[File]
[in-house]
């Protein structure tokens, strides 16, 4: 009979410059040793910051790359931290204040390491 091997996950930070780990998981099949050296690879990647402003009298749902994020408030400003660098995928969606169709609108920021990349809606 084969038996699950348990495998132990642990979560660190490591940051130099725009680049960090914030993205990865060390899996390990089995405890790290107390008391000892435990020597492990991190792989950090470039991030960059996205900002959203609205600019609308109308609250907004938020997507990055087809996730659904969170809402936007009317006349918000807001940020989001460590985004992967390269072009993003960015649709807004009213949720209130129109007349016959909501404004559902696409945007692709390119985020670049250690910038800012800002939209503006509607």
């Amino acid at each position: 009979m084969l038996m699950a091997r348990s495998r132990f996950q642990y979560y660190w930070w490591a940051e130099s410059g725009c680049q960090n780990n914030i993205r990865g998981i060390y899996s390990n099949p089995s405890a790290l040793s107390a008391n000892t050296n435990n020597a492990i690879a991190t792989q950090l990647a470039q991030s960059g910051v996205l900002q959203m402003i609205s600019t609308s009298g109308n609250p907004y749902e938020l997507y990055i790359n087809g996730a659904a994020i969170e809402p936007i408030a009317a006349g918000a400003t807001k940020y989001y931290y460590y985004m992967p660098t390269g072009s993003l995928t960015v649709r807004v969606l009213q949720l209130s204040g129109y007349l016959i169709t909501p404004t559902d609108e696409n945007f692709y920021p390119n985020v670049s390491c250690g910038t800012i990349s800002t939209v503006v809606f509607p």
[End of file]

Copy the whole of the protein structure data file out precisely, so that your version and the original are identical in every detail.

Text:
[in-house]
């Protein structure tokens, strides 16, 4: 009979410059040793910051790359931290204040390491 091997996950930070780990998981099949050296690879990647402003009298749902994020408030400003660098995928969606169709609108920021990349809606 084969038996699950348990495998132990642990979560660190490591940051130099725009680049960090914030993205990865060390899996390990089995405890790290107390008391000892435990020597492990991190792989950090470039991030960059996205900002959203609205600019609308109308609250907004938020997507990055087809996730659904969170809402936007009317006349918000807001940020989001460590985004992967390269072009993003960015649709807004009213949720209130129109007349016959909501404004559902696409945007692709390119985020670049250690910038800012800002939209503006509607």
């Amino acid at each position: 009979m084969l038996m699950a091997r348990s495998r132990f996950q642990y979560y660190w930070w490591a940051e130099s410059g725009c680049q960090n780990n914030i993205r990865g998981i060390y899996s390990n099949p089995s405890a790290l040793s107390a008391n000892t050296n435990n020597a492990i690879a991190t792989q950090l990647a470039q991030s960059g910051v996205l900002q959203m402003i609205s600019t609308s009298g109308n609250p907004y749902e938020l997507y990055i790359n087809g996730a659904a994020i969170e809402p936007i408030a009317a006349g918000a400003t807001k940020y989001y931290y460590y985004m992967p660098t390269g072009s993003l995928t960015v649709r807004v969606l009213q949720l209130s204040g129109y007349l016959i169709t909501p404004t559902d609108e696409n945007f692709y920021p390119n985020v670049s390491c250690g910038t800012i990349s800002t939209v503006v809606f509607p």